The following story appeared in the April 26 edition of the Leader-Telegram and has been reprinted with permission. The story is written by UW-Eau Claire student and Leader-Telegram writer Breane Lyga. Photo credit: Steve Kinderman/Leader-Telegram staff.
Editor's note: Also find details online about Eau Claire Marathon activities planned for May 2-3 on the UW-Eau Claire campus.
By Breane Lyga, Leader-Telegram staff
Ginny Young was in fifth grade when she started running.
It was during recess when she challenged the fastest boy in her class to a race down the sidewalk — and she beat him.
A high school short-distance running career and a few trips to state championships later, Young found herself switching to long-distance running when she registered for a kinesiology class at UW-Eau Claire.
"This is kind of like a new start for me in a way," said Young, a sophomore from Chaseburg. "I was so passionate about running beforehand, and I didn't want to give it up, so now this is another chance for me."
The final exam for that class is running in the Eau Claire Marathon next weekend.
Senior lecturer Tracy Yengo was inspired to teach a long-distance running course for the first time after she saw students from the University of Minnesota run in the Eau Claire Marathon for a class.
At first, the kinesiology department allowed 30 students to register for the class. Yengo and physics professor Matt Evans, who co-teaches the class, pushed for allowing 100 students register. The class filled up immediately, she said.
"If you have a small number, chances are you're going to train alone," Yengo said.
By the end of race day, 85 students are expected to complete the course after training for the marathon since January.
"We have students who are a part of something beyond themselves on a Saturday morning at 8 a.m.," Yengo said. "To get up and have that commitment and discipline has just been really encouraging and inspiring."
Miles of learning
The class is a structured training regimen. Students meet once a week on Saturday mornings to run 10 miles together and listen to 15-minute lectures on topics like what to eat when preparing for a marathon.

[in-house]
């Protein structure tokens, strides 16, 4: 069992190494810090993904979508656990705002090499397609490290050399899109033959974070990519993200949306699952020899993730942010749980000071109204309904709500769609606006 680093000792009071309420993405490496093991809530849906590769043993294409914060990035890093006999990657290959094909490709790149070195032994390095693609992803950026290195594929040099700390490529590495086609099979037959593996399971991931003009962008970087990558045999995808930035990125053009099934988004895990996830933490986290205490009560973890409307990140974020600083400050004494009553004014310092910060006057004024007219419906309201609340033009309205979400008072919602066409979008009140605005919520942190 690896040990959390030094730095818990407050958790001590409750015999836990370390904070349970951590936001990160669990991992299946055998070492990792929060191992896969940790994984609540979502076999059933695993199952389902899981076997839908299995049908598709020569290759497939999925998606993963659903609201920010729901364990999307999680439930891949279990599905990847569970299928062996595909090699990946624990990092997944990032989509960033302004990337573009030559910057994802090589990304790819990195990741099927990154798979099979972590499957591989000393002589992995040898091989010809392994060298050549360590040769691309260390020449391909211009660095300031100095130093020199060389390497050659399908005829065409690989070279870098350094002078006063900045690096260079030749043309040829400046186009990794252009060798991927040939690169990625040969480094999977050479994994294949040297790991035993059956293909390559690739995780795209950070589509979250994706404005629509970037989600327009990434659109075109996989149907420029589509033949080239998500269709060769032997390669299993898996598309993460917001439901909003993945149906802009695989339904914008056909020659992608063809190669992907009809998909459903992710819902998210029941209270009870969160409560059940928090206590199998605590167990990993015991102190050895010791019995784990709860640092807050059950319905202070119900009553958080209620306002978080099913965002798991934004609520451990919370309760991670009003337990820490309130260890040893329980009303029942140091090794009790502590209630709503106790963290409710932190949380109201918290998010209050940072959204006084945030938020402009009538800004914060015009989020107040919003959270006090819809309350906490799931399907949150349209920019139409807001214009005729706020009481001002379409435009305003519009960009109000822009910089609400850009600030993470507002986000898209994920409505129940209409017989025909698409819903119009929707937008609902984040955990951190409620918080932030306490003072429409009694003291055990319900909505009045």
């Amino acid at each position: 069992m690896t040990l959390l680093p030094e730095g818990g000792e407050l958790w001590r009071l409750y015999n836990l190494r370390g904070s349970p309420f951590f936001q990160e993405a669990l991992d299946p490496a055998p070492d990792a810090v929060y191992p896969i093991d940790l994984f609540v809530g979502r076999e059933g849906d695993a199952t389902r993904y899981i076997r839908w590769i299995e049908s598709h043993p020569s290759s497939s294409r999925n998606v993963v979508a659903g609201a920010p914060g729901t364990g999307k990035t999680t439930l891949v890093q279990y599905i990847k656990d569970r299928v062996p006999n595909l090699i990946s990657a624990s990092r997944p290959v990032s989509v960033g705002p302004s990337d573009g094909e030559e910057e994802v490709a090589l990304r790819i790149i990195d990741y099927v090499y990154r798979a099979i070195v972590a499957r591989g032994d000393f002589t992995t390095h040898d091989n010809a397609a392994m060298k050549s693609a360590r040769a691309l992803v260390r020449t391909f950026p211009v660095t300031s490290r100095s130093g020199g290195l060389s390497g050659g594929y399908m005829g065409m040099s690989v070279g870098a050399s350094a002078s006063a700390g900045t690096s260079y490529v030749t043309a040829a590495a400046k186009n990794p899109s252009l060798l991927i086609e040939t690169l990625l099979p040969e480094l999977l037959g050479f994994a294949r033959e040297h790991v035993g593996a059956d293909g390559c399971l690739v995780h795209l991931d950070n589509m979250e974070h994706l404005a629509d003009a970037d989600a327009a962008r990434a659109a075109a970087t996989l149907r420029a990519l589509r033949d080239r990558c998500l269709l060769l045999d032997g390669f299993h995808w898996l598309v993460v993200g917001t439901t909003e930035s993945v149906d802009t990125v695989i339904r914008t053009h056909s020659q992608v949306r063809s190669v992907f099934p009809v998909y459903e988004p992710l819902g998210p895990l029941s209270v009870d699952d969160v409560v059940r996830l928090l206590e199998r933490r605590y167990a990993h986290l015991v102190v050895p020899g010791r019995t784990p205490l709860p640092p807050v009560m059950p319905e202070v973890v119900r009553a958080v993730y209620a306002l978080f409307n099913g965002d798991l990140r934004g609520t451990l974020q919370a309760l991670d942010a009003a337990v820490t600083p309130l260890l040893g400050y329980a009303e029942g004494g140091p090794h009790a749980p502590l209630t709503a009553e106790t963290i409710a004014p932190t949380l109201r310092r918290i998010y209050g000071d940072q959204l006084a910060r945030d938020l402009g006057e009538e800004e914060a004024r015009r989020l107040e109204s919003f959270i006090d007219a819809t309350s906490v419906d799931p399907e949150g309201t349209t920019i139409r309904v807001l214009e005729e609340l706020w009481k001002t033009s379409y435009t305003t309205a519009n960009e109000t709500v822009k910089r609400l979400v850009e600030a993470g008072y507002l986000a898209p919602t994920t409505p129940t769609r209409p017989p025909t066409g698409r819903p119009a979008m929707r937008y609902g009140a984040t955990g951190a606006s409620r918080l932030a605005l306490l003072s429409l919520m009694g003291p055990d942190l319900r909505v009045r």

One lecture Young appreciated was learning how to dress for different weather conditions. "It's basically a 100-degree difference from when we were running in January," she said. "It was (about) negative 50 degrees out, snowing and freezing cold. We had tons of layers on and now people are out in their shorts and tank tops."
Outside of class, students typically run 3 to 4 days per week while maintaining a healthy diet.
UW-Eau Claire freshman Erin Brault of Richfield, Minn., is a cross-country skier and said skiing this winter helped her train for the marathon in addition to running. She even competed in a 52-kilometer cross-country ski marathon in February.
"It uses your full body, so it's really good for cross-training," she said.
The group that meets every Saturday morning to train for the Eau Claire Marathon isn't just made up of professors and students. The Eau Claire-area Indianhead Track Club partnered with the university to get community members running with students in the class.
UW-Eau Claire computer science professor emeritus Paul Wagner works with the track club, and said bringing a variety of people, young, old, experienced, first-time marathon runners, together to cross the finish line brings the community as a whole closer together.
"Our intention was to expose our students to everyday people who have made this a lifestyle," Yengo said.
On the first few Saturdays, students and community members had their names on their backs to break the ice and start a conversation while training. Yengo said students and community members shared stories sacred to the pavement they ran on.
"It helped college students and community members talk to each other by name," Brault said. "It can be good inspiration for both parties."
Todd Peterson lives north of Fall Creek and joins the students to train each week. He said he enjoys running with people rather than alone and has learned a lot about endurance and nutrition from the class lectures as well.
For both students and community members, Yengo said the goal of the long-distance running class is to change the lifestyles of the runners.
"The finale isn't May 3; it's just the beginning," Yengo said. "They have this memory of what they committed to on a negative 40-degree day in February. Signing up for this class and crossing the finish line creates a new lifestyle, an appreciation for being healthy, setting goals and inspiring others that we can do anything we set our minds to."
The full marathon and marathon relay begins at Carson Park Sunday at 7:30 a.m. The half-marathon will begin at 9:15 a.m. A 5-kilometer run/walk begins at 9:30 a.m. All of the races begin and end at Carson Park. The Eau Claire Marathon will host a kid's run at 6 p.m. Saturday at Carson Park.
Students, instructors and community members wish to keep the class and community involved for races in the future.
"Life is short, it's good to run long," Wagner said.
Lyga can be reached at 715-833-9203, 800-236-7077 or firstname.lastname@example.org.